# How can I model cellular membranes in terms of topology?

I'm reading from Principles of Physical Biochemistry by Kensal E van Holde (1998-01-06) in order to review some biochemistry and work my way toward a more mathematical approach to understanding chemistry.

On page 18, chapter 1 (Biological Macromolecules), I read

"The structure of an integral membrane protein can be thought of as being inverted relative to the structure of a water soluble-protein, with the hydrophobic groups now exposed to the solvent, while the hydrophilic atoms form the core. An example of this inverted topology is an ionic channel (Figure 1.12). The polar groups that line the internal surface of the channel mimic the polar water solvent, thus alloweding charged ions to pass readily through an otherwise impenetrable bilayer."

I don't have a picture handy to show you Figure 1.12, but essentially it is a channel protein.

What's interesting to me about this passage is their use of the word topology. It reminded me of algrabraic topology's notion of a topology on a set, but I can't seem to state this membrane chemistry in terms of the mathematical formalism.

In algebraic topology, a topology $$\tau$$ on a set $$X$$ is a subset of the powerset $$\mathcal{P}(X)$$ where the elements of $$\tau$$ are open, meaning they satisfy

1. Containing the original set and the empty set:$$X \in \tau, \emptyset \in \tau$$
2. Unions of sets in the topology are closed. $$\{ U_i \}_{i \in I} \subseteq \tau \implies \bigcup_{i \in I} U_i \in \tau$$
3. Closure under finite union. $$\{ U_i \}_{i=1}^n \subseteq \tau \implies \bigcap_{i=1}^n U_i \in \tau$$

My initial thinking on this is that the membrane could be one set, the extracellular matrix a second set, and the intracellular matrix as a third set. Each of these sets might be thought of as their own topologies, and that their mutual intersections should be empty so long as you cleanly partition the spaces. But then again, membranes have a lot of intermolecular spaces within them; seems structurally complicated.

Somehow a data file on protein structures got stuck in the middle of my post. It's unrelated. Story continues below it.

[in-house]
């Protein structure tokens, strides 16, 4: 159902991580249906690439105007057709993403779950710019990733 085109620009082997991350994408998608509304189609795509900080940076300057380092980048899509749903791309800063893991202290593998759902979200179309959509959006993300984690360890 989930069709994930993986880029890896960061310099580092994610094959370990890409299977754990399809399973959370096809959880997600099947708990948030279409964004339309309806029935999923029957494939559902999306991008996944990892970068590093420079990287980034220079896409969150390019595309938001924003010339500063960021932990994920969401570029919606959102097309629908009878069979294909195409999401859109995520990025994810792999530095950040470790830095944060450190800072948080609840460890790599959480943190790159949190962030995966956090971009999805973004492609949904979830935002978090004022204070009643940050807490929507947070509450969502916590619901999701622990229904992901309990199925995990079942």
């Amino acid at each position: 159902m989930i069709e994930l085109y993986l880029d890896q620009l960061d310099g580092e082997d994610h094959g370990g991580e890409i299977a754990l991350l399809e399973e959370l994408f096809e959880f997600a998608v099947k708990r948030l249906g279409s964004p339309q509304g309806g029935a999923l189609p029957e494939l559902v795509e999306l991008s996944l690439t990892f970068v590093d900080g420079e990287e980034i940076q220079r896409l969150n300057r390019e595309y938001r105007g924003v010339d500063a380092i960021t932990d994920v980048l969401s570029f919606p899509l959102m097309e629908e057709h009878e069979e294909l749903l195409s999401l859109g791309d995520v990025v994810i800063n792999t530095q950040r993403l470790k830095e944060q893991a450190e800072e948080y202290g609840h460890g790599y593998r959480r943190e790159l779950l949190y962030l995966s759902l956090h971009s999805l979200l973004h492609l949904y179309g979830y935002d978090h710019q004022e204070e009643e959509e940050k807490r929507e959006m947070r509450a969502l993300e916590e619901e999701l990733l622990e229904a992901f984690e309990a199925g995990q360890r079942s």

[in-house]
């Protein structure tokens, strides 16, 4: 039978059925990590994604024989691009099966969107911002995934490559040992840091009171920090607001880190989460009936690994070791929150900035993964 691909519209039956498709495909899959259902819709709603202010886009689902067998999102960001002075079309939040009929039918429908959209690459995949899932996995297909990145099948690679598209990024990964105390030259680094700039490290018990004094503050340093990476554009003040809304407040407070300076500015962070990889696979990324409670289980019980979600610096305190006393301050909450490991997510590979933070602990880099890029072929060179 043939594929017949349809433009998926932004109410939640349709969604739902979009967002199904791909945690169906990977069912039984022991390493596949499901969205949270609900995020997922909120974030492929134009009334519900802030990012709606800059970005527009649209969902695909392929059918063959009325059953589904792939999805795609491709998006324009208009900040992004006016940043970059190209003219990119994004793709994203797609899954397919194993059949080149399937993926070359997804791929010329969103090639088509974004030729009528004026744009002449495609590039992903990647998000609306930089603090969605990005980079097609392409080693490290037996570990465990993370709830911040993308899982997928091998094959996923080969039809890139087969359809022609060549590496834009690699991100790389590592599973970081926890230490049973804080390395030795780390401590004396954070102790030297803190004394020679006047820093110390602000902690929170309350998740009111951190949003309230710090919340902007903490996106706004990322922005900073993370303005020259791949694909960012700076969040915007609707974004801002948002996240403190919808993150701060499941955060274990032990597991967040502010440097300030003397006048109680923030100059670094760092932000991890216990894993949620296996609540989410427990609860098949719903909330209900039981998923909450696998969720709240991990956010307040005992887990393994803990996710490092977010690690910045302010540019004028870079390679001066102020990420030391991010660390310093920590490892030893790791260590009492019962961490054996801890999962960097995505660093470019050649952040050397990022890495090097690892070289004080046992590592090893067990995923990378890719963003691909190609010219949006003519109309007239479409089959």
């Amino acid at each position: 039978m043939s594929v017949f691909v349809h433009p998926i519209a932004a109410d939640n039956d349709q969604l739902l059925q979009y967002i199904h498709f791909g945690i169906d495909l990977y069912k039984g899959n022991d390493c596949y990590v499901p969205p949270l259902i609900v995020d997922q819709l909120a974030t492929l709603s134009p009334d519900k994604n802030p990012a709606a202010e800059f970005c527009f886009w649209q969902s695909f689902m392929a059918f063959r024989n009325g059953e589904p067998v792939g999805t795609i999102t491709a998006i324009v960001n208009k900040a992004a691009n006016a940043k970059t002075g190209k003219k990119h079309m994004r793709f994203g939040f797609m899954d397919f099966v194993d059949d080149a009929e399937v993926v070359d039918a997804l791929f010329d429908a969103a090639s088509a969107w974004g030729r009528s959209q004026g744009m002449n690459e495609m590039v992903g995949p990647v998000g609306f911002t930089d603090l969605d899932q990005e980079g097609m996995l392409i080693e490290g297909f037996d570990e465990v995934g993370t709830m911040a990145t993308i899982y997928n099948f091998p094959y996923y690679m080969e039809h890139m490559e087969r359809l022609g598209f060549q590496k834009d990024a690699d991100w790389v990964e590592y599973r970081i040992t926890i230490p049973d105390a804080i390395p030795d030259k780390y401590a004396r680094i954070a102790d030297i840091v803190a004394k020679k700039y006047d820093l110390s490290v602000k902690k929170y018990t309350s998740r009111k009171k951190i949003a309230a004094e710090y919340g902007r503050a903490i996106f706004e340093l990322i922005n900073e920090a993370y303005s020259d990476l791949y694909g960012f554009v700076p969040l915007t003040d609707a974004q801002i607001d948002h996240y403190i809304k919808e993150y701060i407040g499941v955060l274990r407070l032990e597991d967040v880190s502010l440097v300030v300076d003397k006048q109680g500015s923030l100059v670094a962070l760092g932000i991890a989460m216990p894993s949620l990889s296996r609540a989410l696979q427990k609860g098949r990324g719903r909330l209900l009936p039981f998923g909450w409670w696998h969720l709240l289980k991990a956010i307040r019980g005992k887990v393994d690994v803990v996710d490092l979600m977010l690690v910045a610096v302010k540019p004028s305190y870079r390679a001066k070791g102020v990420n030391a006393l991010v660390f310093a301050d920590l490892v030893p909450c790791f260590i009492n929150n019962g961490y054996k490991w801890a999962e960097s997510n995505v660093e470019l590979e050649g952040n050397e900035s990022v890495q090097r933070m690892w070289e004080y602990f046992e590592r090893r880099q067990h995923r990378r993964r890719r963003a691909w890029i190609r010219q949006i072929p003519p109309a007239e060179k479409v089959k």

While knowingly extrapolating beyond the original intended meaning of the authors, how can I model cellular membranes in terms of topology? The questions and comments on this question seem to ignore this extrapolation.

• While an analysis in terms of formal topology is certainly possible, the word is here used more to mean "shape" and specifically where hydrophilic and hydrophobic residues are located relative to the surrounding medium. You have in essence two sets of residues (hydrophilic and hydrophobic) and one topological property (inside or outside). You might be overthinking this, depending on your objective. Apr 27 '20 at 6:27
• I would agree that you're over thinking this. As Buck indicated the only topological property is inside or outside, as for a circle.
– MaxW
Apr 27 '20 at 7:28